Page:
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Introducing Wat Ek Phnom

An atmospheric, partly collapsed 11th- century temple, Wat Ek Phnom is surrounded by the remains of a laterite wall and an ancient baray (reservoir). A lintel showing the Churning of the Ocean of Milk can be seen above the eastern portal to the central temple. This is a very popular picnic and pilgrimage destination for Khmers, especially at festival times, and for women hoping to conceive.

On the way from Battambang by bicycle or moto, it’s possible to make a number of interesting stops. About 1.2km north of Battambang’s ferry landing is a 1960s Pepsi bottling plant, its logo faded but otherwise virtually unchanged since production ceased abruptly in 1975. You can still see the remains of the old production line (down an alley behind the cement water tanks) and, at the far end of the warehouse out back, thousands of dusty empties bearing Pepsi’s old logo.

Drive 700m further, and at the sign for the Islamic Local Development Organisation, turn left (west). After 250m you’ll get to a signless house, behind which is the Slaket crocodile farm. It’s open all day, including mealtimes: the crocs are always happy to have tourists for lunch.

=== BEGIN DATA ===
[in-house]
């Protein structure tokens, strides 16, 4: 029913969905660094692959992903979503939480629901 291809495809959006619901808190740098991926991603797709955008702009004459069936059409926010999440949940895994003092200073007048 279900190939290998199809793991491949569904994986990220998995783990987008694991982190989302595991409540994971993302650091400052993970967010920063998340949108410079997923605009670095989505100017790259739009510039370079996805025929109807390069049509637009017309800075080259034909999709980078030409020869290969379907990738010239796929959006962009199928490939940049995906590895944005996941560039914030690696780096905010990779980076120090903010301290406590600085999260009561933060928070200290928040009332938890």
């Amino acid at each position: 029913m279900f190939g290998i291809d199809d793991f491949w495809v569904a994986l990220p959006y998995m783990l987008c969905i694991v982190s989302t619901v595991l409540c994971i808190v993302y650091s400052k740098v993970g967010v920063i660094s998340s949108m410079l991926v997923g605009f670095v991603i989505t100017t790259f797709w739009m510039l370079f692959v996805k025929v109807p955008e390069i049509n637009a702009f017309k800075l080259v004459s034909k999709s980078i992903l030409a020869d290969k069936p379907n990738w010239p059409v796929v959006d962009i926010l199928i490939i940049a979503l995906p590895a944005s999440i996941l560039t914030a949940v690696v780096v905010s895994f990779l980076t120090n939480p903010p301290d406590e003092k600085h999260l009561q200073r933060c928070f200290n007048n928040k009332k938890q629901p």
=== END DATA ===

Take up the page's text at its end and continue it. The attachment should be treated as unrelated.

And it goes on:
Return to the main road and drive another 3.5km, past several wats, to the village of Pheam Ek, whose speciality is making rice paper for spring rolls. All along the road, in family workshops, you’ll see rice paste being steamed and then placed on a bamboo frame for drying in the sun. The coconuts grown in this area are said to be especially sweet. Wat Ek Phnom is 5.5km further on.

The nonprofit Children's Action for Development in Pheam Ek, 13km from Battambang, provides free English instruction to local kids and is always looking for volunteer teachers (the Khmer staff are all volunteers, too). For details contact Racky Thy.

Wat Ek Phnom is 11km from Battambang’s ferry landing by the shortest route and 21km if you go via the Pepsi plant and Pheam Ek. Combining both routes makes for a nice 32km circuit.